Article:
Teachers: Don't blame us for mess

Thursday, August 19, 2010

Dennis Byrne's Aug. 10 column on Illinois' financially imperiled pension system struck a nerve. The presidents of the Illinois Education Association and the Illinois Federation of Teachers have responded with an essay that says the Tribune is being used as a "tool of terror." The IEA Web site says the Tribune is "waging a relentless war against public employees over state pensions" and claims the "real author" of Byrne's column was Eden Martin, president of the Civic Committee of the Commercial Club of Chicago.

In the interest of debate, we present the essay from the IEA and IFT, and a response from Eden Martin.

How much longer will the Chicago Tribune allow itself to be used as a tool of terror by millionaire Eden Martin in his quest to deprive hundreds of thousands of Illinoisans of the reasonable retirement they, in large part, have paid for?

The Aug. 10 opinion piece, ostensibly written by public relations specialist Dennis Byrne, is a blatant attempt to frighten and intimidate innocent people who simply expect the State of Illinois to keep its promises.

Byrne/Martin's claim that the state pension shortfall was caused by overly-generous pension benefits paid to state employees and teachers is provably false. And they know it.

They also know that suggesting that police officers, firefighters, teachers, and state workers could be denied the reasonable retirements promised them is an unconscionable use of a newspaper to force a surrender by those who continue to work hard and well for the people of Illinois.


We, and the 236,000 Illinoisans we represent, believe the facts matter. Even on the opinion page:

FACT -- The state's pension debt was caused by politicians who habitually refused, over decades, to pay the state's modest share of pension costs, using the money instead to stave off needed tax increases. The legislature's bipartisan Commission on Government Forecasting and Accountability found that from FY 1996 through FY 2008, the state's pension debt grew by $35.6 billion. Of this, $30.3 billion (85 percent) is the result of factors not attributable to employees (53 percent the state's failure to pay its share, 24 percent early retirement incentives, 8 percent poor stock performance).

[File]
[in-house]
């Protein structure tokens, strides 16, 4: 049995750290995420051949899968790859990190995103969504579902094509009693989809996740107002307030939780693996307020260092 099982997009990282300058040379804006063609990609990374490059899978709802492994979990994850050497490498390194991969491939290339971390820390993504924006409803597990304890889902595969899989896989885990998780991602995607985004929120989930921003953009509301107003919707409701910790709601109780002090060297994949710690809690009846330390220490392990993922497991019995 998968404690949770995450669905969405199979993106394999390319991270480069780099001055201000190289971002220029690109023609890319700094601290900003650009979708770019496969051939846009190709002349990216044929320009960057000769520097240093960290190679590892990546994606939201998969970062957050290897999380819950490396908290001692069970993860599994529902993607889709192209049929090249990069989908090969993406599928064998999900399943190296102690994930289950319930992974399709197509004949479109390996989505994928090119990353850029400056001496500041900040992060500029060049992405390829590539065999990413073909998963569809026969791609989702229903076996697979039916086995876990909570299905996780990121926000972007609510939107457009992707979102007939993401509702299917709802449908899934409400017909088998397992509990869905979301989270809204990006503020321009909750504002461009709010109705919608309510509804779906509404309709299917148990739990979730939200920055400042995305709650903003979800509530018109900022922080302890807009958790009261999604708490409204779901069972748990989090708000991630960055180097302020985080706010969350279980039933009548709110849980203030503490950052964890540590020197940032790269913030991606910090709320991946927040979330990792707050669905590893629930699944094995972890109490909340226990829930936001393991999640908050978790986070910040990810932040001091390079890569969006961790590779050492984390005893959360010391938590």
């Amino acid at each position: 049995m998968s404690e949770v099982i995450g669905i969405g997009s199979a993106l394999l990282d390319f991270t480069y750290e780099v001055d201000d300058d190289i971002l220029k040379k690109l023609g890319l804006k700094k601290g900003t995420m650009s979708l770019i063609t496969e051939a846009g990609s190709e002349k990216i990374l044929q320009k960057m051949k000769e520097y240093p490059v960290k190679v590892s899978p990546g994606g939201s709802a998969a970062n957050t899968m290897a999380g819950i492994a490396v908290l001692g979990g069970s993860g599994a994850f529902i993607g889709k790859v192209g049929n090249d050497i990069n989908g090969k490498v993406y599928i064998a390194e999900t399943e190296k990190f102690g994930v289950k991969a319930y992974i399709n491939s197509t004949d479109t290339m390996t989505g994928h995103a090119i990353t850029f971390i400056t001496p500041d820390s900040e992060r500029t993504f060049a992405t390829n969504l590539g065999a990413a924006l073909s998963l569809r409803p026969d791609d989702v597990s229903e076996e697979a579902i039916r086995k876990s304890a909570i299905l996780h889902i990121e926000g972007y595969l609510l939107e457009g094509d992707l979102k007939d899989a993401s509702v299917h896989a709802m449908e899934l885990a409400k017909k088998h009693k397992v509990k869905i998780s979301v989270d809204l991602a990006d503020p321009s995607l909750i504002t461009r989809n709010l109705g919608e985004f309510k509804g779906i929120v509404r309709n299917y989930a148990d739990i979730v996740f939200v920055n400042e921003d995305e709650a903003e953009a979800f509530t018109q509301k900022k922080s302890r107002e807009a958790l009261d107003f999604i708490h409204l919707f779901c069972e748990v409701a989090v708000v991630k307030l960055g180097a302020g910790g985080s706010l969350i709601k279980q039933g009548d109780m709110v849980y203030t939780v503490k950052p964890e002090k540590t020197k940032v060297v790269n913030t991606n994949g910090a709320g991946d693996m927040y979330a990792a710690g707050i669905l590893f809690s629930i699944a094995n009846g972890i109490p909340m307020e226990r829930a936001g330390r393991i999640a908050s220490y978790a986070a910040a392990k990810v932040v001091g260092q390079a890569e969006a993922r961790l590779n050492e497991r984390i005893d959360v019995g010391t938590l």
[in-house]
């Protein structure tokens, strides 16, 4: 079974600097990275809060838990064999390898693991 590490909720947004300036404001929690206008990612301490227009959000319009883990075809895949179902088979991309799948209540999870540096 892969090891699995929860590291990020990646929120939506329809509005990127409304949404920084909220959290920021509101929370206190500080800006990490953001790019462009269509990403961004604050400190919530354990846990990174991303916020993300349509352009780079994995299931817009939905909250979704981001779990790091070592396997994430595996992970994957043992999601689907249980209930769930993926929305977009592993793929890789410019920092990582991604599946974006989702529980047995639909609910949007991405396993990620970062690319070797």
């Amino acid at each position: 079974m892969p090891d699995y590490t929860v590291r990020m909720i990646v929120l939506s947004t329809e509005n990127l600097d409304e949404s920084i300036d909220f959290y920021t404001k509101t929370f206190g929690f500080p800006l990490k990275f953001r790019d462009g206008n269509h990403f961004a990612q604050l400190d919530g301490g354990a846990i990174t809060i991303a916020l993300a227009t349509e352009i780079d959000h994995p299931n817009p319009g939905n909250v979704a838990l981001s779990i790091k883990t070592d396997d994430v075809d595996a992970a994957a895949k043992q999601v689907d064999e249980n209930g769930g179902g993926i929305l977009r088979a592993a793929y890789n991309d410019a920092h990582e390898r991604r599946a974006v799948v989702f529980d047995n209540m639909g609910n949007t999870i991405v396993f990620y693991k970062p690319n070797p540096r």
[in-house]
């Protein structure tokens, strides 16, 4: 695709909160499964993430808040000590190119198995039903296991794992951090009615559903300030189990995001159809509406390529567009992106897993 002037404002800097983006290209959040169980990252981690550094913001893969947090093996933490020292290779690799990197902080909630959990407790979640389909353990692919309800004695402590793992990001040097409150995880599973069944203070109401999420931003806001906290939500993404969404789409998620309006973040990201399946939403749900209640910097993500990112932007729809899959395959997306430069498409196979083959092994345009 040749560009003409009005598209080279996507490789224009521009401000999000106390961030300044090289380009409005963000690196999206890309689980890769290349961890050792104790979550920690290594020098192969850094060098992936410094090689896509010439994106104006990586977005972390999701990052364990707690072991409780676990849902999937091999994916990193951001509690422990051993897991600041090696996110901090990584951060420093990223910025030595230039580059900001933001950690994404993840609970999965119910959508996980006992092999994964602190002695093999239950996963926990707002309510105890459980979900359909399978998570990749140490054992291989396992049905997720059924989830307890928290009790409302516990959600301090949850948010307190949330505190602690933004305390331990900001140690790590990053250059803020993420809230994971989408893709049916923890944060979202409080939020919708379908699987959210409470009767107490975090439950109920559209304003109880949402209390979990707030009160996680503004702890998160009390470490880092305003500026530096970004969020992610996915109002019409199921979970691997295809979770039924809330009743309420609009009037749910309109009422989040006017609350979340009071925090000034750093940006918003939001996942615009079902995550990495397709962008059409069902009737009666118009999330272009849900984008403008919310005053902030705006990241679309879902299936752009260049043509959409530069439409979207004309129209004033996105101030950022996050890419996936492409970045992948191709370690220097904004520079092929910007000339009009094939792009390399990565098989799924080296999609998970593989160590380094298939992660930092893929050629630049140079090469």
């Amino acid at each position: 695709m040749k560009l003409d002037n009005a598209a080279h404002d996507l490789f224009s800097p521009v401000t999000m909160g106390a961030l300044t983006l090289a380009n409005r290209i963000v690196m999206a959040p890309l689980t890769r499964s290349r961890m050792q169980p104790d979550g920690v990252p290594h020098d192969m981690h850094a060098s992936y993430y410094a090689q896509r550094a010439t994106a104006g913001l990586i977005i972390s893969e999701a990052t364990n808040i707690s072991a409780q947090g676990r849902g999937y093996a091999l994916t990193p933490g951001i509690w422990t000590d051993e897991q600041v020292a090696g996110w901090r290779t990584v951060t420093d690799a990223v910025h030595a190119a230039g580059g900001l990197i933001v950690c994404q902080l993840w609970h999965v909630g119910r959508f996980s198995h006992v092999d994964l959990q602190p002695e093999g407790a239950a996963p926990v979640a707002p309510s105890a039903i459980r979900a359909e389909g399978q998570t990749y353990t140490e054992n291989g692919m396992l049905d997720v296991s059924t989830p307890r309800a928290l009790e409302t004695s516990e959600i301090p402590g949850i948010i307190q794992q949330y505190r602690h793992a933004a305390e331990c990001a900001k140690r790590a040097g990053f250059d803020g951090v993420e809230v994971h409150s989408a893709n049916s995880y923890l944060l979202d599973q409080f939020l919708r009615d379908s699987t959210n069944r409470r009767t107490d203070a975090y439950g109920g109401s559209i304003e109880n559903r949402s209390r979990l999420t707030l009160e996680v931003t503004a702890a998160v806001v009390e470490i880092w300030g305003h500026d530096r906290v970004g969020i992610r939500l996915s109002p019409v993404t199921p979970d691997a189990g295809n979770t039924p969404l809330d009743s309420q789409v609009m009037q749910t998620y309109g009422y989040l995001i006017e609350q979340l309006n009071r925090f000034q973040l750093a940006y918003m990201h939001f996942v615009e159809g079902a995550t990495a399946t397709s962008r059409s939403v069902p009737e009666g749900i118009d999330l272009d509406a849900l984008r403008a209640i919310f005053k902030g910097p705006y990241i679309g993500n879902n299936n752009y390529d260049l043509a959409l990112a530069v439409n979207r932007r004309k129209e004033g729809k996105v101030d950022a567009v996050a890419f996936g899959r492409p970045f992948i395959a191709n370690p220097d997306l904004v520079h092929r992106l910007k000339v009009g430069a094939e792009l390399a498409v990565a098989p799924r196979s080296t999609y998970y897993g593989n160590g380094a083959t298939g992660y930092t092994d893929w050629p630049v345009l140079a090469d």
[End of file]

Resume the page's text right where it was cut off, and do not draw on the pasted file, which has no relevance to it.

FACT -- Four of five state pension system annuitants rely solely on their pensions for survival. By Illinois law, contributors to the Teachers' Retirement System (TRS) and the State University Retirement System (SURS) are barred from receiving full Social Security benefits, even when they have been earned from non-education employment.

FACT -- Public employees contribute significantly to the cost of their pensions. Teachers pay 9.4 percent of their salary directly into TRS. State employees on the alternative formula contribute 8.5 percent of their pay into SERS. And state employees on the standard formula in effect contribute 7 percent of their checks--4 percent deducted, and an additional 3 percent in the form of a pay raise given up in 1998, with the understanding this amount would go directly into the pension fund.

FACT -- The typical retired state employee on the standard formula -- those who do receive Social Security, including the caregiver for the disabled, the child protection worker, the state park employee --earns a pension of about $22,000 a year.

FACT -- Illinois law clearly states that pension payments are "obligations of the State." (40 ILCS 5/16-158(c)). It's clear that Byrne and Martin's scare tactics are nothing more than that.

Respected judges and other legal analysts have also said cutting pension benefits for current public employees is unconstitutional. The law firm which once employed Eden Martin as a partner (from which he retired with a handsome retirement package that a teacher could never even dream of enjoying), has failed to produce a signed opinion that refutes this basic fact.

Eden Martin, Dennis Byrne and the Tribune want the public to forget that the pension shortfall is the result of bad financial management by the state and that the present and future annuitants have always paid their share.

We won't let that happen.

The truth should not be ignored or distorted. Even on the opinion page.

Ed Geppert is president of the Illinois Federation of Teachers. Ken Swanson is president of the Illinois Education Association.